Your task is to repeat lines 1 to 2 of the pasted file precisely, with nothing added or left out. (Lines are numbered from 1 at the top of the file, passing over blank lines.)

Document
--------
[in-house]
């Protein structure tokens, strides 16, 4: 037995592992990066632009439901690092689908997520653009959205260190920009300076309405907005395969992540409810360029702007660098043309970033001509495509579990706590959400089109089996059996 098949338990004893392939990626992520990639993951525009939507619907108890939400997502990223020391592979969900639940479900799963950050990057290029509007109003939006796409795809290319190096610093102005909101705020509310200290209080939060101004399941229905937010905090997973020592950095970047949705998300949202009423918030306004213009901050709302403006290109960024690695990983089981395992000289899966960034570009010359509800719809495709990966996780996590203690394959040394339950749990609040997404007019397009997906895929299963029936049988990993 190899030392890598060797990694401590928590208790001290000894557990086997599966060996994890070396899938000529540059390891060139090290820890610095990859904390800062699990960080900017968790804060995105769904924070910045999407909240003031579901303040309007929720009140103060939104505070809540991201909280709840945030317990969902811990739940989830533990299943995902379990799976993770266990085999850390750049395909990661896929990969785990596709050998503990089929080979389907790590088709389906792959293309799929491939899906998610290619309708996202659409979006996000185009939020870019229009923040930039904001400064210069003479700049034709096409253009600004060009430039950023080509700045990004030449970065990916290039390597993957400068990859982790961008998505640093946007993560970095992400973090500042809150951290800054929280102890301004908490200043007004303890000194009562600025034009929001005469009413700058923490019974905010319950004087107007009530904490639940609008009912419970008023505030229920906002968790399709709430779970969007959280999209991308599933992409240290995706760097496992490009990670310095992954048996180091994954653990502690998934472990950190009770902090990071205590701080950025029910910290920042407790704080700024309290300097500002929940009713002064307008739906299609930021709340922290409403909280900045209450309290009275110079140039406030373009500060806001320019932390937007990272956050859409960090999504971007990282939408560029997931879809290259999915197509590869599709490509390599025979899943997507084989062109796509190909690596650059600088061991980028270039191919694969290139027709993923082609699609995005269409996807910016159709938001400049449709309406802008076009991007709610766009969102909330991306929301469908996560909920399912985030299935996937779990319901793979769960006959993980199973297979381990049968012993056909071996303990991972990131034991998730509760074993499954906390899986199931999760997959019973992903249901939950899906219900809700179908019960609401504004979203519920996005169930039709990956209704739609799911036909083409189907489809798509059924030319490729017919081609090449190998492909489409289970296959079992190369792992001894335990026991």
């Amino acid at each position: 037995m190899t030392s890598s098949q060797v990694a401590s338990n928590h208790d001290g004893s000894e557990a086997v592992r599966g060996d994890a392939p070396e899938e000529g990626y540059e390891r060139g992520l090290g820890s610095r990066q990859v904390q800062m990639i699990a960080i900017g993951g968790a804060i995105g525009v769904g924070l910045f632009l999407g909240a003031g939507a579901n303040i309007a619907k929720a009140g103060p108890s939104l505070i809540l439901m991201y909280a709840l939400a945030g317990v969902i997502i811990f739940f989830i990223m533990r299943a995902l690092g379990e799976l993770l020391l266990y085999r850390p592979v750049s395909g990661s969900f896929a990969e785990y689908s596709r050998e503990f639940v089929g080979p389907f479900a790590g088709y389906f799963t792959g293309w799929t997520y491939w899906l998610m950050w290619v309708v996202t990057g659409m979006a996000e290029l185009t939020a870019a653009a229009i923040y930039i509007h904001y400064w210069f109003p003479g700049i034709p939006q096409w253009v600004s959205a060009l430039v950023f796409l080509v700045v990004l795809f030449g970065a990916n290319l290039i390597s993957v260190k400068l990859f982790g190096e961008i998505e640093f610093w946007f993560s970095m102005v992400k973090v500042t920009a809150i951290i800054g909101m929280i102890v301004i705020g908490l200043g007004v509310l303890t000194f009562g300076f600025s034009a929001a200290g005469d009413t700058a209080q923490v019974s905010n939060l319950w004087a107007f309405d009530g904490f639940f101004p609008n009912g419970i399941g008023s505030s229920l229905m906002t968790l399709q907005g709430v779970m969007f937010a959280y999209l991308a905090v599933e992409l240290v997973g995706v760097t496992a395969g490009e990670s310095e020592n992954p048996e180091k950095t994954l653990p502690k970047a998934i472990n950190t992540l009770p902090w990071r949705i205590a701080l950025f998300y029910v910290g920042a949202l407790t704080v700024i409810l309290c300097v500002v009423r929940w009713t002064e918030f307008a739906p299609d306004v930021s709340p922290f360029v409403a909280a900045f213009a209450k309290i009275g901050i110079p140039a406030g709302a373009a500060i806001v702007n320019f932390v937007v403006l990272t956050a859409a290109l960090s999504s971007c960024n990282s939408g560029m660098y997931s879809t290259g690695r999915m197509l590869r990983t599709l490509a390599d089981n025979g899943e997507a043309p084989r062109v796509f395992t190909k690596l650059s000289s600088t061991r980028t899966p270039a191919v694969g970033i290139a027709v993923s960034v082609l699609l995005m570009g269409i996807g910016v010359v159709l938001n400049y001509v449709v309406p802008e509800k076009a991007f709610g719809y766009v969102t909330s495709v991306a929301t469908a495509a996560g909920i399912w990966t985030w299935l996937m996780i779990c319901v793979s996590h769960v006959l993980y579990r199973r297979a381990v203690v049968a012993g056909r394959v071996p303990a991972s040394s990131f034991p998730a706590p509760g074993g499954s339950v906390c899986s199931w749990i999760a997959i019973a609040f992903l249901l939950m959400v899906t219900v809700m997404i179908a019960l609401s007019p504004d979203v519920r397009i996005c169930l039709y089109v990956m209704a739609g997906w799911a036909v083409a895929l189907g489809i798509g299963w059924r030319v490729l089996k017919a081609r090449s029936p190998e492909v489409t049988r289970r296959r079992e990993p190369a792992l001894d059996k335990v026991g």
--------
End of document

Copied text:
[in-house]
């Protein structure tokens, strides 16, 4: 037995592992990066632009439901690092689908997520653009959205260190920009300076309405907005395969992540409810360029702007660098043309970033001509495509579990706590959400089109089996059996 098949338990004893392939990626992520990639993951525009939507619907108890939400997502990223020391592979969900639940479900799963950050990057290029509007109003939006796409795809290319190096610093102005909101705020509310200290209080939060101004399941229905937010905090997973020592950095970047949705998300949202009423918030306004213009901050709302403006290109960024690695990983089981395992000289899966960034570009010359509800719809495709990966996780996590203690394959040394339950749990609040997404007019397009997906895929299963029936049988990993 190899030392890598060797990694401590928590208790001290000894557990086997599966060996994890070396899938000529540059390891060139090290820890610095990859904390800062699990960080900017968790804060995105769904924070910045999407909240003031579901303040309007929720009140103060939104505070809540991201909280709840945030317990969902811990739940989830533990299943995902379990799976993770266990085999850390750049395909990661896929990969785990596709050998503990089929080979389907790590088709389906792959293309799929491939899906998610290619309708996202659409979006996000185009939020870019229009923040930039904001400064210069003479700049034709096409253009600004060009430039950023080509700045990004030449970065990916290039390597993957400068990859982790961008998505640093946007993560970095992400973090500042809150951290800054929280102890301004908490200043007004303890000194009562600025034009929001005469009413700058923490019974905010319950004087107007009530904490639940609008009912419970008023505030229920906002968790399709709430779970969007959280999209991308599933992409240290995706760097496992490009990670310095992954048996180091994954653990502690998934472990950190009770902090990071205590701080950025029910910290920042407790704080700024309290300097500002929940009713002064307008739906299609930021709340922290409403909280900045209450309290009275110079140039406030373009500060806001320019932390937007990272956050859409960090999504971007990282939408560029997931879809290259999915197509590869599709490509390599025979899943997507084989062109796509190909690596650059600088061991980028270039191919694969290139027709993923082609699609995005269409996807910016159709938001400049449709309406802008076009991007709610766009969102909330991306929301469908996560909920399912985030299935996937779990319901793979769960006959993980199973297979381990049968012993056909071996303990991972990131034991998730509760074993499954906390899986199931999760997959019973992903249901939950899906219900809700179908019960609401504004979203519920996005169930039709990956209704739609799911036909083409189907489809798509059924030319490729017919081609090449190998492909489409289970296959079992190369792992001894335990026991």